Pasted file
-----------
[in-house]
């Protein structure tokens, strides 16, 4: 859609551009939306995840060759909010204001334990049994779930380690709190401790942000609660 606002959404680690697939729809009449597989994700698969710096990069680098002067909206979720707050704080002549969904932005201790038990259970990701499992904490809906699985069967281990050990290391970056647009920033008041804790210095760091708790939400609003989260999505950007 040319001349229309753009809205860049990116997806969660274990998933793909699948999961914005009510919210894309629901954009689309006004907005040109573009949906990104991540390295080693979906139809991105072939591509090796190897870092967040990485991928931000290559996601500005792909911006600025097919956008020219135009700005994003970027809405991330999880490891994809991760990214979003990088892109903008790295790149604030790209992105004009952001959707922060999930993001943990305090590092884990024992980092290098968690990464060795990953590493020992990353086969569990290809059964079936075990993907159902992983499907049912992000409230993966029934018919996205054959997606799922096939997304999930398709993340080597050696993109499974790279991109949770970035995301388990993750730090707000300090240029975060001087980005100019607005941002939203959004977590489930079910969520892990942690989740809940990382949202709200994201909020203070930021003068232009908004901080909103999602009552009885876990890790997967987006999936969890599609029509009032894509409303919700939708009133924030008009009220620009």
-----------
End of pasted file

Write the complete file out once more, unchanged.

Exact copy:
[in-house]
């Protein structure tokens, strides 16, 4: 859609551009939306995840060759909010204001334990049994779930380690709190401790942000609660 606002959404680690697939729809009449597989994700698969710096990069680098002067909206979720707050704080002549969904932005201790038990259970990701499992904490809906699985069967281990050990290391970056647009920033008041804790210095760091708790939400609003989260999505950007 040319001349229309753009809205860049990116997806969660274990998933793909699948999961914005009510919210894309629901954009689309006004907005040109573009949906990104991540390295080693979906139809991105072939591509090796190897870092967040990485991928931000290559996601500005792909911006600025097919956008020219135009700005994003970027809405991330999880490891994809991760990214979003990088892109903008790295790149604030790209992105004009952001959707922060999930993001943990305090590092884990024992980092290098968690990464060795990953590493020992990353086969569990290809059964079936075990993907159902992983499907049912992000409230993966029934018919996205054959997606799922096939997304999930398709993340080597050696993109499974790279991109949770970035995301388990993750730090707000300090240029975060001087980005100019607005941002939203959004977590489930079910969520892990942690989740809940990382949202709200994201909020203070930021003068232009908004901080909103999602009552009885876990890790997967987006999936969890599609029509009032894509409303919700939708009133924030008009009220620009």